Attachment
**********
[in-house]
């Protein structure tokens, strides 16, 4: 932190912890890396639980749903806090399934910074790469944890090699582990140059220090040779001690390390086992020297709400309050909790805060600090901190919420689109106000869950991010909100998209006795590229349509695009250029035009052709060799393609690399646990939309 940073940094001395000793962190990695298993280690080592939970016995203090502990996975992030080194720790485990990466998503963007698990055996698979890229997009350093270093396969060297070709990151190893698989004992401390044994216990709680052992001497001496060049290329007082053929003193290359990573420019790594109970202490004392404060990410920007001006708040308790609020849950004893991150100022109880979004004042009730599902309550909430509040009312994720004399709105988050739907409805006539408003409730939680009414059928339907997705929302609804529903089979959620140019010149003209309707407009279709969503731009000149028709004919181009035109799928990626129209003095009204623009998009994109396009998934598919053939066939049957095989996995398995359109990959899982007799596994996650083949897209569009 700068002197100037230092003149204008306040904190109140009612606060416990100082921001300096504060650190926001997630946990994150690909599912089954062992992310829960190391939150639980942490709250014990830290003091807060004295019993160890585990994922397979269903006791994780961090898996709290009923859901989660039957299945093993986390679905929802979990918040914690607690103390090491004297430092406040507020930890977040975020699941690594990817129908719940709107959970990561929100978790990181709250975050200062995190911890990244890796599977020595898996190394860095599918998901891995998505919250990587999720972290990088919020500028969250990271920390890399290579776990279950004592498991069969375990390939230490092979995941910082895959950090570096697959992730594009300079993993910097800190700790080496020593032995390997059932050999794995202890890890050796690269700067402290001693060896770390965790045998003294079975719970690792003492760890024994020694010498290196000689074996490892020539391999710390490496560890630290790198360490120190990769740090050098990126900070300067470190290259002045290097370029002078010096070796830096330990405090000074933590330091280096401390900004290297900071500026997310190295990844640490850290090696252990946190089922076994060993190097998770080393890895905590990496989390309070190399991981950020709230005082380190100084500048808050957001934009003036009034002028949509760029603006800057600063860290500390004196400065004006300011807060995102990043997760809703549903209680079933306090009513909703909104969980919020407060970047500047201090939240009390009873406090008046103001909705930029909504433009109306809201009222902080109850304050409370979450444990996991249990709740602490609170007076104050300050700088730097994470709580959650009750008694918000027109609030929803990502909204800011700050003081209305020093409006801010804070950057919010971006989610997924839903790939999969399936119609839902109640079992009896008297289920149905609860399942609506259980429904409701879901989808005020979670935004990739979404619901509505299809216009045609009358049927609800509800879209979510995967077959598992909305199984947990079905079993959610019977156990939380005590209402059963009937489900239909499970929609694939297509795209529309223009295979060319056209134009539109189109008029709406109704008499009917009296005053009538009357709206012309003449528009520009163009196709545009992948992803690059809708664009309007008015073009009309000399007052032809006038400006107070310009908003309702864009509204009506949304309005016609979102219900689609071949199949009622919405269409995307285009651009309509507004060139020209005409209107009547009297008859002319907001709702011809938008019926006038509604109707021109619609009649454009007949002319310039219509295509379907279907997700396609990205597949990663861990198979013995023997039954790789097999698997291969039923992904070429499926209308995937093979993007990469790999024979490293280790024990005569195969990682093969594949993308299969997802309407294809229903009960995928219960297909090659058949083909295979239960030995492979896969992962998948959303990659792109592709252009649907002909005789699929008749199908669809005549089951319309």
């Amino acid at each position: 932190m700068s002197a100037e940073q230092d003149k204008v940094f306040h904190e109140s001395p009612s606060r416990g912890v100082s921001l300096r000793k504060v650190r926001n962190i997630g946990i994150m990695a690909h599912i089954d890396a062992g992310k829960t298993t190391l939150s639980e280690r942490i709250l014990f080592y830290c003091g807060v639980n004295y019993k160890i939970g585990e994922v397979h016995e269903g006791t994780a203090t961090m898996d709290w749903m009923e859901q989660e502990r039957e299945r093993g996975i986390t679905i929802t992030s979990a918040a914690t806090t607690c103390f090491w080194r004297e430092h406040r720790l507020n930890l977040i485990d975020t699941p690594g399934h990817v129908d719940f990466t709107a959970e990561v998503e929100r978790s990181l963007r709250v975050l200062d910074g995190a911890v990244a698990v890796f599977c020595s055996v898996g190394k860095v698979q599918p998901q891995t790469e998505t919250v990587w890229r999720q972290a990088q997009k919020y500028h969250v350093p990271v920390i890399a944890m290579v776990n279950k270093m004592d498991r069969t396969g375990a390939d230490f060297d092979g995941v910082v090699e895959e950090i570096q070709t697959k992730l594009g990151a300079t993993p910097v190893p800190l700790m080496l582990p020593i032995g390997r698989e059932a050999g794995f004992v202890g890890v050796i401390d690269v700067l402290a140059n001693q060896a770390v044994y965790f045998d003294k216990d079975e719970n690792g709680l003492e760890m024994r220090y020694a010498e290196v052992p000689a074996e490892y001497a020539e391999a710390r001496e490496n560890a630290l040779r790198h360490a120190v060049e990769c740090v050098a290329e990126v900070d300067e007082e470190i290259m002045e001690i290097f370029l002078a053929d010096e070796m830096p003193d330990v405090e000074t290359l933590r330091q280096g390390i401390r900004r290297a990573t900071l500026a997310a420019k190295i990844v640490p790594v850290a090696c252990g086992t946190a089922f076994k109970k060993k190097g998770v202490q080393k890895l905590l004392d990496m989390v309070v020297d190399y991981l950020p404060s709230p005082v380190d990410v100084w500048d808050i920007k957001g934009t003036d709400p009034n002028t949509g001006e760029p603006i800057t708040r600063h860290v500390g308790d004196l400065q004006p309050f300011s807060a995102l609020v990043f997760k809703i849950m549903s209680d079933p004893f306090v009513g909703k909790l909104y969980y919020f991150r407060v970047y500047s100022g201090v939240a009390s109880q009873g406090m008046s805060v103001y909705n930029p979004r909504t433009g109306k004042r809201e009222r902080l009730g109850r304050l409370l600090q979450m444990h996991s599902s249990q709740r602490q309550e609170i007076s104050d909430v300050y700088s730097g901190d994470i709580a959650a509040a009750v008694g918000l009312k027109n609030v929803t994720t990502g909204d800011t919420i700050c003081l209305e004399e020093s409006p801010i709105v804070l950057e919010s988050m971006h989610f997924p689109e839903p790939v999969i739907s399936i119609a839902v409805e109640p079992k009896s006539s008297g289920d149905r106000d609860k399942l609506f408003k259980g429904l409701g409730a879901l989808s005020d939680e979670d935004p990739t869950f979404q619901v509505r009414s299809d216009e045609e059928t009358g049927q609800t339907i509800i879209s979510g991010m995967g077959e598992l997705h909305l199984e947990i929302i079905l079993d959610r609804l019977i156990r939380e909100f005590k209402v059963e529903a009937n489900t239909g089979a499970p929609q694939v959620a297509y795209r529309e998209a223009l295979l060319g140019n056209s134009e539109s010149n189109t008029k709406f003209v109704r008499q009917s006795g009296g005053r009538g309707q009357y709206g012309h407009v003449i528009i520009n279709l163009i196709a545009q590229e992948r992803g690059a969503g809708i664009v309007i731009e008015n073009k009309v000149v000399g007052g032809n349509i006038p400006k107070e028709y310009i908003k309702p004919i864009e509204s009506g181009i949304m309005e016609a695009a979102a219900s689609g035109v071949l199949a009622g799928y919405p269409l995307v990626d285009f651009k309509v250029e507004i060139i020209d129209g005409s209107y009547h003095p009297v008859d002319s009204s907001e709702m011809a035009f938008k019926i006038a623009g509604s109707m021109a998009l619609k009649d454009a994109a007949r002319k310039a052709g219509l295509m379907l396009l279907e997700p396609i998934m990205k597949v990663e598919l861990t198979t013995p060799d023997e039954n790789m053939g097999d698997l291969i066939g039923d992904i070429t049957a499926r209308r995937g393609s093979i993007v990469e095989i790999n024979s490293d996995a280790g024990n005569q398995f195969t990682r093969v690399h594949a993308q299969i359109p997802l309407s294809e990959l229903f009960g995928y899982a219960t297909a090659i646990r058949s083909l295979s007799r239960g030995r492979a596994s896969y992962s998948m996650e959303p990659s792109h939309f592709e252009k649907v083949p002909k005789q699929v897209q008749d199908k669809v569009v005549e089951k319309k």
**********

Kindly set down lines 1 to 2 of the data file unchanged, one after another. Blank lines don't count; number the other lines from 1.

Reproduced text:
[in-house]
């Protein structure tokens, strides 16, 4: 932190912890890396639980749903806090399934910074790469944890090699582990140059220090040779001690390390086992020297709400309050909790805060600090901190919420689109106000869950991010909100998209006795590229349509695009250029035009052709060799393609690399646990939309 940073940094001395000793962190990695298993280690080592939970016995203090502990996975992030080194720790485990990466998503963007698990055996698979890229997009350093270093396969060297070709990151190893698989004992401390044994216990709680052992001497001496060049290329007082053929003193290359990573420019790594109970202490004392404060990410920007001006708040308790609020849950004893991150100022109880979004004042009730599902309550909430509040009312994720004399709105988050739907409805006539408003409730939680009414059928339907997705929302609804529903089979959620140019010149003209309707407009279709969503731009000149028709004919181009035109799928990626129209003095009204623009998009994109396009998934598919053939066939049957095989996995398995359109990959899982007799596994996650083949897209569009 700068002197100037230092003149204008306040904190109140009612606060416990100082921001300096504060650190926001997630946990994150690909599912089954062992992310829960190391939150639980942490709250014990830290003091807060004295019993160890585990994922397979269903006791994780961090898996709290009923859901989660039957299945093993986390679905929802979990918040914690607690103390090491004297430092406040507020930890977040975020699941690594990817129908719940709107959970990561929100978790990181709250975050200062995190911890990244890796599977020595898996190394860095599918998901891995998505919250990587999720972290990088919020500028969250990271920390890399290579776990279950004592498991069969375990390939230490092979995941910082895959950090570096697959992730594009300079993993910097800190700790080496020593032995390997059932050999794995202890890890050796690269700067402290001693060896770390965790045998003294079975719970690792003492760890024994020694010498290196000689074996490892020539391999710390490496560890630290790198360490120190990769740090050098990126900070300067470190290259002045290097370029002078010096070796830096330990405090000074933590330091280096401390900004290297900071500026997310190295990844640490850290090696252990946190089922076994060993190097998770080393890895905590990496989390309070190399991981950020709230005082380190100084500048808050957001934009003036009034002028949509760029603006800057600063860290500390004196400065004006300011807060995102990043997760809703549903209680079933306090009513909703909104969980919020407060970047500047201090939240009390009873406090008046103001909705930029909504433009109306809201009222902080109850304050409370979450444990996991249990709740602490609170007076104050300050700088730097994470709580959650009750008694918000027109609030929803990502909204800011700050003081209305020093409006801010804070950057919010971006989610997924839903790939999969399936119609839902109640079992009896008297289920149905609860399942609506259980429904409701879901989808005020979670935004990739979404619901509505299809216009045609009358049927609800509800879209979510995967077959598992909305199984947990079905079993959610019977156990939380005590209402059963009937489900239909499970929609694939297509795209529309223009295979060319056209134009539109189109008029709406109704008499009917009296005053009538009357709206012309003449528009520009163009196709545009992948992803690059809708664009309007008015073009009309000399007052032809006038400006107070310009908003309702864009509204009506949304309005016609979102219900689609071949199949009622919405269409995307285009651009309509507004060139020209005409209107009547009297008859002319907001709702011809938008019926006038509604109707021109619609009649454009007949002319310039219509295509379907279907997700396609990205597949990663861990198979013995023997039954790789097999698997291969039923992904070429499926209308995937093979993007990469790999024979490293280790024990005569195969990682093969594949993308299969997802309407294809229903009960995928219960297909090659058949083909295979239960030995492979896969992962998948959303990659792109592709252009649907002909005789699929008749199908669809005549089951319309």